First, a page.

· Caduceus · All name changes are of course stylistic metonyms, but anyone familiar with such figures knows they also mark more substantive matters — like Savvy's. Indeed, Savvy's new name, like her degree, entails changed words and worlds. As she's moving now to the famed Mayo Clinic, we're told she's going to learn medicine not in the right or wrong way but in The Mayo way, so we thought she might also someday do medical things in A Stylechoice way. That would be interesting.

In any case, we heard Savvy with all her fellow graduates solemnly repeat the updated version of the Physician's Oath Saturday, and it sounded good to us:


At THE time of being admitted as a Member of the Medical Profession:

  • I SOLEMNLY pledge myself to consecrate my life to the service of humanity.
  • I WILL give to my teachers the respect and gratitude which is their due;
  • I WILL practice my profession with conscience and dignity;
  • THE HEALTH of my patient will be my first consideration;
  • I WILL respect the secrets which are confided in me;
  • I WILL maintain by all the means in my power, the honor and the noble traditions of the medical profession.
  • MY COLLEAGUES will be my sisters and brothers.
  • I WILL respect and value the lives of all persons;
  • I WILL not discriminate against any person in my medical decisions;
  • I WILL maintain the utmost respect for human life; even under threat, I will not use my medical knowledge contrary to the laws of humanity.
  • I MAKE these promises solemnly, freely and upon my honor.

You might like to know what we inscribed on Savvy's card, itself marked with St. Benedict's own good word: "Let peace be your quest and aim":

 · Asclepius · Savvy,

As you take the Physician's Oath today, affirming your service to humankind, we trust that St. Benedict's injunction will second and extend its meaning in a larger service to God. You today have our admiration for the work involved in achieving this milestone. In calling you Doctor, though, it's rather the charitable spirit of "Savvy" we honor all the more!


                             Love,
                             Styles and Stylish

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· A Lonerganian Précis ·

You may be curious about our wedding weekend. Rest assured, everything went well. My wife Stylish and I can't be more pleased. Savvy Graceart joined our younger son Suave Saturday in marriage, and we two Stylechoices are agreed — they make a handsome pair.

Although we can't begin to describe a weekend stretching from Thursday's two-family meal to yesterday's gift-opening brunch, we can at least note Friday night's rehearsal toast. Being a garrulous philosopher, I am occasionally obliged to follow Thoreau's apt advice: "Simplify, Simplify, Simplify!" (which my wife naturally calls a prelude to a K.I.S.S.). So I decided to clothe our toast in a single text (Bernard J. F. Lonergan's Insight) and a pair of matched Fruit-of-the-Loom T-shirts. Here's our story:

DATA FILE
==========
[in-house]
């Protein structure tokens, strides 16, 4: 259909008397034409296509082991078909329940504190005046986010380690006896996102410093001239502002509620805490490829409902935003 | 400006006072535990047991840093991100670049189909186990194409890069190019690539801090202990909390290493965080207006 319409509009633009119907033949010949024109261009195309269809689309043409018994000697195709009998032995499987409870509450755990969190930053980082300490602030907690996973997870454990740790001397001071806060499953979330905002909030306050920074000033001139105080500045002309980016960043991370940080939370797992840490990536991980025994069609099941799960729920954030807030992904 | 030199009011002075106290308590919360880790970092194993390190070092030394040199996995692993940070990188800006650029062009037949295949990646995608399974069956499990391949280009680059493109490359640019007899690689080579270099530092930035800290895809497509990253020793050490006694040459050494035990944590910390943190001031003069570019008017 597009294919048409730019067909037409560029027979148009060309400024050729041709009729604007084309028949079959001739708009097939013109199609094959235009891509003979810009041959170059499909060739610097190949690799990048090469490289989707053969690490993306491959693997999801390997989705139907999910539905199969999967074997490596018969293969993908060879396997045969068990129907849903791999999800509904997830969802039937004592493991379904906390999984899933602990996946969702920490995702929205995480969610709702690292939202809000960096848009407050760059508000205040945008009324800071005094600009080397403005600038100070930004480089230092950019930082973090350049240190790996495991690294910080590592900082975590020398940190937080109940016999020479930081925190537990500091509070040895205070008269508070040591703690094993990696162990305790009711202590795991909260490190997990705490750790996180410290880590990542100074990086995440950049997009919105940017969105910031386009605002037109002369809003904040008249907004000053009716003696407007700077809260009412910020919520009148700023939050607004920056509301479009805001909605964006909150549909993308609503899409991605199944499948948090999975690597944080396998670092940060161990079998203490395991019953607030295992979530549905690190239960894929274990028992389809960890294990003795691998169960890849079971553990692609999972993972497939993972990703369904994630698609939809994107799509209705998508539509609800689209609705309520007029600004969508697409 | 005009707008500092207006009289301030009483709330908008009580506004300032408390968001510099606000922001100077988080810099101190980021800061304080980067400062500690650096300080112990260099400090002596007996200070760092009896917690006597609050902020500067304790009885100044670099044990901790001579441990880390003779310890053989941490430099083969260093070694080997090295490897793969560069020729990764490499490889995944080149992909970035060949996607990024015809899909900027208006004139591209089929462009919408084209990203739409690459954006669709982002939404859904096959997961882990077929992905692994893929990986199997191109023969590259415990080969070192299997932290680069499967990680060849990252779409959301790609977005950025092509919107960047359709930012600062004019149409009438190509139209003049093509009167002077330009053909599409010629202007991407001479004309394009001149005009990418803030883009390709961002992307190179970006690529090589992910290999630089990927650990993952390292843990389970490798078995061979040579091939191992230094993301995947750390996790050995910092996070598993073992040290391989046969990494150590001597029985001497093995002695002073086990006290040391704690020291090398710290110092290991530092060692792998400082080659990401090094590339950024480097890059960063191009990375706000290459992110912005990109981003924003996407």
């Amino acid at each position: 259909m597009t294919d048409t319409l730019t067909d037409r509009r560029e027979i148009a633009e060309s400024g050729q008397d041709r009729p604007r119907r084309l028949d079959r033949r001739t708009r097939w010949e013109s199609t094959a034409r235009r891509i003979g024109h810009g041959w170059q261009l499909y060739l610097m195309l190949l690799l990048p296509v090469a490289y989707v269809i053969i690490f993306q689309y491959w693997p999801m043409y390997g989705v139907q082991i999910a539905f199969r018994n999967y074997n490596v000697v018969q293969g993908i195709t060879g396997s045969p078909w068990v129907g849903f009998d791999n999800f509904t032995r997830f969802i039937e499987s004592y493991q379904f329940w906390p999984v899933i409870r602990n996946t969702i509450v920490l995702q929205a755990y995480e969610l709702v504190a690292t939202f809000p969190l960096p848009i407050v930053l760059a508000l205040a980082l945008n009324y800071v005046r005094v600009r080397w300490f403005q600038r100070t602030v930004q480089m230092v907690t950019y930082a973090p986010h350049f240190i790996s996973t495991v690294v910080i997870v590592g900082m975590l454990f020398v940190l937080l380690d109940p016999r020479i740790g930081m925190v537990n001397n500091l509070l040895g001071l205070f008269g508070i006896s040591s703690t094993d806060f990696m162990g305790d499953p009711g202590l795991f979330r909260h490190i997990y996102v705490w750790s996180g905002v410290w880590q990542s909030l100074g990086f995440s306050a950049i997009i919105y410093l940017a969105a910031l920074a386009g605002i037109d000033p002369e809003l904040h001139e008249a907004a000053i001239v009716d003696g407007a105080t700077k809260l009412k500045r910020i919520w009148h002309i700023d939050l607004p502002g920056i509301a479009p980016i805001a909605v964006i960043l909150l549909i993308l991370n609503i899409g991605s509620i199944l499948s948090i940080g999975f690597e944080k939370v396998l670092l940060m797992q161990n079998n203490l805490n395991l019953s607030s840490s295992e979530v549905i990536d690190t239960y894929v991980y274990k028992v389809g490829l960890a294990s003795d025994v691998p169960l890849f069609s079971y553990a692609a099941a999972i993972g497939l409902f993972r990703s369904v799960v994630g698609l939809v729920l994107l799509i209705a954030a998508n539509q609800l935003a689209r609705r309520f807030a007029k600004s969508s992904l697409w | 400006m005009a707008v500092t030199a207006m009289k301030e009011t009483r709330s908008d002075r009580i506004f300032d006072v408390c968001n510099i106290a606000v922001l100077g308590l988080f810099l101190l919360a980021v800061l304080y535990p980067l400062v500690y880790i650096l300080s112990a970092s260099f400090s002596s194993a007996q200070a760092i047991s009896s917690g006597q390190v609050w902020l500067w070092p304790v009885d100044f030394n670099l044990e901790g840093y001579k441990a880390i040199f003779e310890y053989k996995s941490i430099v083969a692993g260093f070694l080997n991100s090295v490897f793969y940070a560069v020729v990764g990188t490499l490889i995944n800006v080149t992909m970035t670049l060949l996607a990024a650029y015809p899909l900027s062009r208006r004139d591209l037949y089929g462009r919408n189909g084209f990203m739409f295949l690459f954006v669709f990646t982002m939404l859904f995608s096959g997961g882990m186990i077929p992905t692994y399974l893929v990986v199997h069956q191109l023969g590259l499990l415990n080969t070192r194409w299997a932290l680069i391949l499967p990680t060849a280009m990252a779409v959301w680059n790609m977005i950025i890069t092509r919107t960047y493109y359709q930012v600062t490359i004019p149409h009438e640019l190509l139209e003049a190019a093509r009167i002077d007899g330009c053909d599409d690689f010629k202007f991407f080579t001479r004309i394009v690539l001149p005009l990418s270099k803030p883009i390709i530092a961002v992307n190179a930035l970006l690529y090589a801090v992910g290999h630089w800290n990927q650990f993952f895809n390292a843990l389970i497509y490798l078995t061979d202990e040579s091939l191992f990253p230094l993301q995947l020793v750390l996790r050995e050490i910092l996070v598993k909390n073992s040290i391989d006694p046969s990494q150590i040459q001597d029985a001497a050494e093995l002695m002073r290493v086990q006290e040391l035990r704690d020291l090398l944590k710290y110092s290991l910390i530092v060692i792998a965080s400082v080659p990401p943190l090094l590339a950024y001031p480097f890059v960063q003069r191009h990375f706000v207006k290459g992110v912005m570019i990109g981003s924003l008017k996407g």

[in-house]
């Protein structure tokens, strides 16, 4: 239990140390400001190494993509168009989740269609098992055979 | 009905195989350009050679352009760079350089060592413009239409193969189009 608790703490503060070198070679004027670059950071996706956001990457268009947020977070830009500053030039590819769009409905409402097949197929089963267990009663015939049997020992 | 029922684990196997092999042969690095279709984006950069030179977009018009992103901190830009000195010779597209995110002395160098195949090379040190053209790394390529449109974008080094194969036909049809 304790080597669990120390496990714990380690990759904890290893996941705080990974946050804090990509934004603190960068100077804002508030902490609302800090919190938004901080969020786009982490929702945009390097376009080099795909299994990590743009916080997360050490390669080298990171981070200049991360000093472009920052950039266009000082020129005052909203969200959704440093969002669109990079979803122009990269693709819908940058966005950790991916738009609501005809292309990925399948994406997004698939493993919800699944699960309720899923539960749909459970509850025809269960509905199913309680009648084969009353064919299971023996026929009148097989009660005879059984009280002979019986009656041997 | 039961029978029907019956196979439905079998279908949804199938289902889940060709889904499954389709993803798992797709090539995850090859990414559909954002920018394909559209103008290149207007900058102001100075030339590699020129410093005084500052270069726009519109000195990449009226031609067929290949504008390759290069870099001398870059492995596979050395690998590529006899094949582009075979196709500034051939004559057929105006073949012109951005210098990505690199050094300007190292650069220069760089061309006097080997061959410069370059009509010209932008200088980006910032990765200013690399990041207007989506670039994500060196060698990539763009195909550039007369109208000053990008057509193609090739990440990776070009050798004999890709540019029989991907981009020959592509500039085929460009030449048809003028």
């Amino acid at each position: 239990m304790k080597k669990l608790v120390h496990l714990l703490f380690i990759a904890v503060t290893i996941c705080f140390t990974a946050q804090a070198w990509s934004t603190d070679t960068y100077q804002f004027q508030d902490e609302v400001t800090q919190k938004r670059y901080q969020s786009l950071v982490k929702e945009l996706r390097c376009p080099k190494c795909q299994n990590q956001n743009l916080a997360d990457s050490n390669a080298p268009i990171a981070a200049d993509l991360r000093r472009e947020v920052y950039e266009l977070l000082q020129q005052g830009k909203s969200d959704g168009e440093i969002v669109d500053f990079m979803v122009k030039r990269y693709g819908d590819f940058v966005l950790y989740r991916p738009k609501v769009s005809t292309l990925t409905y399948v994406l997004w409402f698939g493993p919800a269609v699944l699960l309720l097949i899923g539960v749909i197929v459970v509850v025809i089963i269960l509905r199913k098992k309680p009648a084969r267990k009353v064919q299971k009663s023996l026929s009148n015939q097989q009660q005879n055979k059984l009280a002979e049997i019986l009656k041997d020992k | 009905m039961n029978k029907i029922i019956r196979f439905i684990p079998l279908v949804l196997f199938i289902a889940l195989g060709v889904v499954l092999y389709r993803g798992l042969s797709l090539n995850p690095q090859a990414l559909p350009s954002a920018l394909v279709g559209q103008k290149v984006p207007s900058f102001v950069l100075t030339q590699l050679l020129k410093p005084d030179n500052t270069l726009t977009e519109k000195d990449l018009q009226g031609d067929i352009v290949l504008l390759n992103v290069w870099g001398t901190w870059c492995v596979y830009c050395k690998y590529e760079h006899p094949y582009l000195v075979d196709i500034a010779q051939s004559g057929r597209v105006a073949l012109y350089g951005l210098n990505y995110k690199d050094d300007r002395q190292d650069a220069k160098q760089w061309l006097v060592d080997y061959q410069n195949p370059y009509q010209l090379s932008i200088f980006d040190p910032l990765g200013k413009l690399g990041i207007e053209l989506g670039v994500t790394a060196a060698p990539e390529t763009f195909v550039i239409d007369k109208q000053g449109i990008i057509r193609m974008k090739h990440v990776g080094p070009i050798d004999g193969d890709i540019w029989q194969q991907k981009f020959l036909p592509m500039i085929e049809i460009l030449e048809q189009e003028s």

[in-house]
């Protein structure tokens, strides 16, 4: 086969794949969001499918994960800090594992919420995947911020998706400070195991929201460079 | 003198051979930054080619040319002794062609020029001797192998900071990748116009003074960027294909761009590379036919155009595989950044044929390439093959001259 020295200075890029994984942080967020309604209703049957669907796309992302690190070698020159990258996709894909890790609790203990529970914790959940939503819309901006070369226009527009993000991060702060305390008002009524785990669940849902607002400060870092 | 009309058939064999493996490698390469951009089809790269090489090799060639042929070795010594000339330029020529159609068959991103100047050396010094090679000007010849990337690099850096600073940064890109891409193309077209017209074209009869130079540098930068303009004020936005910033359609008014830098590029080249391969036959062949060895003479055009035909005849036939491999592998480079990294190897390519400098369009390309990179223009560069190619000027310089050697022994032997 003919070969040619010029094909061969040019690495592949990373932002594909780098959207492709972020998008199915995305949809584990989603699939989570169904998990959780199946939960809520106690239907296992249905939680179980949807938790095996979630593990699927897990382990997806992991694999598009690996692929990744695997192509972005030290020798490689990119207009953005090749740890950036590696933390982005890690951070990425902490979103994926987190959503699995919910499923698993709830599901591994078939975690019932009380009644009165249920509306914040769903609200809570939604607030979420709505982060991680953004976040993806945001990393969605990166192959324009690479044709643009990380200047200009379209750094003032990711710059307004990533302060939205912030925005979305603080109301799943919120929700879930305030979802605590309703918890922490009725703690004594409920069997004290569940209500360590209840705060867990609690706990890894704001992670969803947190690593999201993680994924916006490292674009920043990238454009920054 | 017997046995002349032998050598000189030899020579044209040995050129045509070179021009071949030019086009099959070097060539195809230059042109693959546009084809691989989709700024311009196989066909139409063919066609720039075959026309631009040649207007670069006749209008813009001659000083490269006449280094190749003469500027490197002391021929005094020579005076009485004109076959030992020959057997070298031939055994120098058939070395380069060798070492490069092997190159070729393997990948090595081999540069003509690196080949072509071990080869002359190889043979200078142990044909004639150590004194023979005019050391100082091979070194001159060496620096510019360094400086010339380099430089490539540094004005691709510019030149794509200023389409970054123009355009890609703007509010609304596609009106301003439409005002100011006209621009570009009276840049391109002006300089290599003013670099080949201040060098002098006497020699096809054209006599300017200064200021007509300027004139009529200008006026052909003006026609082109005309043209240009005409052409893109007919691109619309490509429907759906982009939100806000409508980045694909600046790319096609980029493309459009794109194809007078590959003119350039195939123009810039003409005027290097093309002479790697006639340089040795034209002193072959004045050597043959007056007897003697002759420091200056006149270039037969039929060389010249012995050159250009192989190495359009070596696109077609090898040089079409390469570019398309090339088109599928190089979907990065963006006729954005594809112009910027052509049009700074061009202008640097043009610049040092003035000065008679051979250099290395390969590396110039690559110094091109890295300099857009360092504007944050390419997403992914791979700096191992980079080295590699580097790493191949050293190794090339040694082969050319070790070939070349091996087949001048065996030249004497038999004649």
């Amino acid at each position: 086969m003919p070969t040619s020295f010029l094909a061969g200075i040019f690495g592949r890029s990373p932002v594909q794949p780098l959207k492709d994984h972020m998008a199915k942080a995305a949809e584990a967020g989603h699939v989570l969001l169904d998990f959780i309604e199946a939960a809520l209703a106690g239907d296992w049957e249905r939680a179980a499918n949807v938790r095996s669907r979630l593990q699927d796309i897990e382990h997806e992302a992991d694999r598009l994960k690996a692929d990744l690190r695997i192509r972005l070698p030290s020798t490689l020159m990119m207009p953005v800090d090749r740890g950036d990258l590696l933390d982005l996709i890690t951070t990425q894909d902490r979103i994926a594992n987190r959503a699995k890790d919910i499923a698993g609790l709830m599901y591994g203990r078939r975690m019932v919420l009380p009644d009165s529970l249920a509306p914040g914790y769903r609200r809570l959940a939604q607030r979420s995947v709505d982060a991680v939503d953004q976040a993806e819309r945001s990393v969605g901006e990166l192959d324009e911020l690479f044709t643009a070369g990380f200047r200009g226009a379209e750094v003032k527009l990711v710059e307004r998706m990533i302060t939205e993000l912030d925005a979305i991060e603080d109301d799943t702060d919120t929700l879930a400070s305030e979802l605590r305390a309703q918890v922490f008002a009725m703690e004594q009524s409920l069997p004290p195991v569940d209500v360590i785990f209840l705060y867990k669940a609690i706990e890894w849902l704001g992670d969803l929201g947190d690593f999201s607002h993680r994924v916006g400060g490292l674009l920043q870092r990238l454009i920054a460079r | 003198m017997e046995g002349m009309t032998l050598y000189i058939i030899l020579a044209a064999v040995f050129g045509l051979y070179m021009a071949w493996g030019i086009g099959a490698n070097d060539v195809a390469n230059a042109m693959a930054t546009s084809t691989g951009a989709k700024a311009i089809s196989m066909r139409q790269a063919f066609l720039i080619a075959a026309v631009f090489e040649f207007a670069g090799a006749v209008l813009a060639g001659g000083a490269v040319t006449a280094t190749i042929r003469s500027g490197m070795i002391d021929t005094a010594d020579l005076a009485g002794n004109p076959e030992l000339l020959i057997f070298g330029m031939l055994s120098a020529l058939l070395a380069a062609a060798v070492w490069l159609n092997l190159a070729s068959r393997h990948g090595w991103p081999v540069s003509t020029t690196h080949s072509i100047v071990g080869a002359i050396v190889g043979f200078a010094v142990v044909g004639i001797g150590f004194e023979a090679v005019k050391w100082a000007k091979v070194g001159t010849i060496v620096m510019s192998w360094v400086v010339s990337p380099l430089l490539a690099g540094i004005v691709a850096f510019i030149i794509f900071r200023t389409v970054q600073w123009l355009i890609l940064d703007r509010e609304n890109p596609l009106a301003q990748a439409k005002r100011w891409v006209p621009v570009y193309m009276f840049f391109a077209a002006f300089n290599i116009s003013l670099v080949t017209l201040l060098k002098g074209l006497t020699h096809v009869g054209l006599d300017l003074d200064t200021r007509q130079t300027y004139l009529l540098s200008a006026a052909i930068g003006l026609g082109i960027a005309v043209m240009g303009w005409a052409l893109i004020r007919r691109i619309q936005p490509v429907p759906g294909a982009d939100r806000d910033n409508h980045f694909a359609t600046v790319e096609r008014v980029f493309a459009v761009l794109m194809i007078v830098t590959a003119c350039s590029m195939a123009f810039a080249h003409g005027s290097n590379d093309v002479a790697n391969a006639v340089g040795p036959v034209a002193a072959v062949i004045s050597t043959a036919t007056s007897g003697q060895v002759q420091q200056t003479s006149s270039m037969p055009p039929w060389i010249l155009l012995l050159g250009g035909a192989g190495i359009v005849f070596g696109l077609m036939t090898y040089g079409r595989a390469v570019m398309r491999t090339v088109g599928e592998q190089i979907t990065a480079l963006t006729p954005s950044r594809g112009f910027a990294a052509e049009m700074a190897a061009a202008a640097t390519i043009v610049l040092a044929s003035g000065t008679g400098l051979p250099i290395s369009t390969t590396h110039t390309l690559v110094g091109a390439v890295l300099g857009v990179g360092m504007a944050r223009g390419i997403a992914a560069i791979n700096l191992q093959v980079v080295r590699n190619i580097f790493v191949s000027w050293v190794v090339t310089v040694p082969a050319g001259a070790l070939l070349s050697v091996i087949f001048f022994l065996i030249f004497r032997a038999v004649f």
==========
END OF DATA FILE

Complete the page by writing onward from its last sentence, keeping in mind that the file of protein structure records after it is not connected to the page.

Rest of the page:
Since Suave and Savvy will soon be honey-mooning happily in Lonergan's Canada, we thought to honor their college majors (philosophy and physics) by condensing Lonergan's complex text to a simple, plain-talking textile. I mean even for an Oxford-tutored Lonerganian and his new Catholic bride, such a heady honeymoon ironically begs physical smoothing (which is why I worked our Sunbeam steam iron before Friday's rehearsal). So I found myself referring to some key passages from Lonergan's Preface, first chapter, and Epilogue (much to the relief of our very astonished guests when they saw my 875-page tome). Lonergan's key passages follow:

  • In the ideal detective story the reader is given all the clues yet fails to spot the criminal. (Naturally our happy couple once hadn't found one another.)
  • In the midst of that vast and profound strirring of human minds, which we name the Renaissance, Descartes was convinced that too many people felt it beneath them to direct their efforts to apparently trifling problems. (We here referred to such tasks as fixing the dinner arrangements and writing needed guest invitations.)
  • It might be thought that, at the end of this long book, the long-suffering reader was entitled to a concluding summary. (You can imagine our audience's brief, agonized laughter.)
  • In the introduction I stated a programme. Thoroughly understand what it is to understand, and not only will you understand the broad lines of all there is to be understood but also you will possess a fixed base, an invarient pattern, opening upon all further developments of understanding. (We here suggested Suave and Savvy had finally found each other.)

 Bernard J. F. Lonergan, Collected Works of Bernard Lonergan: Insight: A Study in Human Understanding, Vol. 3, Eds. Frederick E. Crowe and Robert M. Doran, Toronto: University of Toronto Press, 1992 [1957], 3, 27, 754, 769-79.



So, the two T-Shirts? Well, their fronts and backs are depicted below — with Lonergan's brief quip reading: "But insights are a dime a dozen, eh?"

 · T-Shirt Front ·

 · T-Shirt Back  ·






















Nice send-off, eh?*